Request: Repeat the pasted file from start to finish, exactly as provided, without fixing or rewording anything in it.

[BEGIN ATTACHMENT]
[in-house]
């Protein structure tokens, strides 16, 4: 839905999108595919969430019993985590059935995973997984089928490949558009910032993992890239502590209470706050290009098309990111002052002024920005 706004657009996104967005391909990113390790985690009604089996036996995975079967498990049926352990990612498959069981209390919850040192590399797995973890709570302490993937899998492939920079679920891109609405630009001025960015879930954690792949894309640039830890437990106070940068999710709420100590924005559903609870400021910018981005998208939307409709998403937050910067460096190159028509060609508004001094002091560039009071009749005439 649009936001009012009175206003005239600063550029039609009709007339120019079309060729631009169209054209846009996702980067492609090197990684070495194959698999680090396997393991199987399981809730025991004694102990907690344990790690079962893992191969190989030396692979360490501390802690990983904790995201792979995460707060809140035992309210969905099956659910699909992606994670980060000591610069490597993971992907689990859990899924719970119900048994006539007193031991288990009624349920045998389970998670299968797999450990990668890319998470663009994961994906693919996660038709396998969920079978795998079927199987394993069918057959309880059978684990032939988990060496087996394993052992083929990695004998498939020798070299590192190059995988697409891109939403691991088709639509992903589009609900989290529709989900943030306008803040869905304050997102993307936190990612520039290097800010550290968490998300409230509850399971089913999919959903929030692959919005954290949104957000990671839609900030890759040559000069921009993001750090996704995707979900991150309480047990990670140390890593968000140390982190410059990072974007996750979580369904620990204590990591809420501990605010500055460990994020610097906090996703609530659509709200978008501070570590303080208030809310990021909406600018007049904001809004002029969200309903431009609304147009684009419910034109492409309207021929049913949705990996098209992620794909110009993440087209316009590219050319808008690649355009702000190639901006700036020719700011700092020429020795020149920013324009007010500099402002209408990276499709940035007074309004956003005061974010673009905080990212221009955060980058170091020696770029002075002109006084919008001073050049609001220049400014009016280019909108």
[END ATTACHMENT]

[in-house]
């Protein structure tokens, strides 16, 4: 839905999108595919969430019993985590059935995973997984089928490949558009910032993992890239502590209470706050290009098309990111002052002024920005 706004657009996104967005391909990113390790985690009604089996036996995975079967498990049926352990990612498959069981209390919850040192590399797995973890709570302490993937899998492939920079679920891109609405630009001025960015879930954690792949894309640039830890437990106070940068999710709420100590924005559903609870400021910018981005998208939307409709998403937050910067460096190159028509060609508004001094002091560039009071009749005439 649009936001009012009175206003005239600063550029039609009709007339120019079309060729631009169209054209846009996702980067492609090197990684070495194959698999680090396997393991199987399981809730025991004694102990907690344990790690079962893992191969190989030396692979360490501390802690990983904790995201792979995460707060809140035992309210969905099956659910699909992606994670980060000591610069490597993971992907689990859990899924719970119900048994006539007193031991288990009624349920045998389970998670299968797999450990990668890319998470663009994961994906693919996660038709396998969920079978795998079927199987394993069918057959309880059978684990032939988990060496087996394993052992083929990695004998498939020798070299590192190059995988697409891109939403691991088709639509992903589009609900989290529709989900943030306008803040869905304050997102993307936190990612520039290097800010550290968490998300409230509850399971089913999919959903929030692959919005954290949104957000990671839609900030890759040559000069921009993001750090996704995707979900991150309480047990990670140390890593968000140390982190410059990072974007996750979580369904620990204590990591809420501990605010500055460990994020610097906090996703609530659509709200978008501070570590303080208030809310990021909406600018007049904001809004002029969200309903431009609304147009684009419910034109492409309207021929049913949705990996098209992620794909110009993440087209316009590219050319808008690649355009702000190639901006700036020719700011700092020429020795020149920013324009007010500099402002209408990276499709940035007074309004956003005061974010673009905080990212221009955060980058170091020696770029002075002109006084919008001073050049609001220049400014009016280019909108």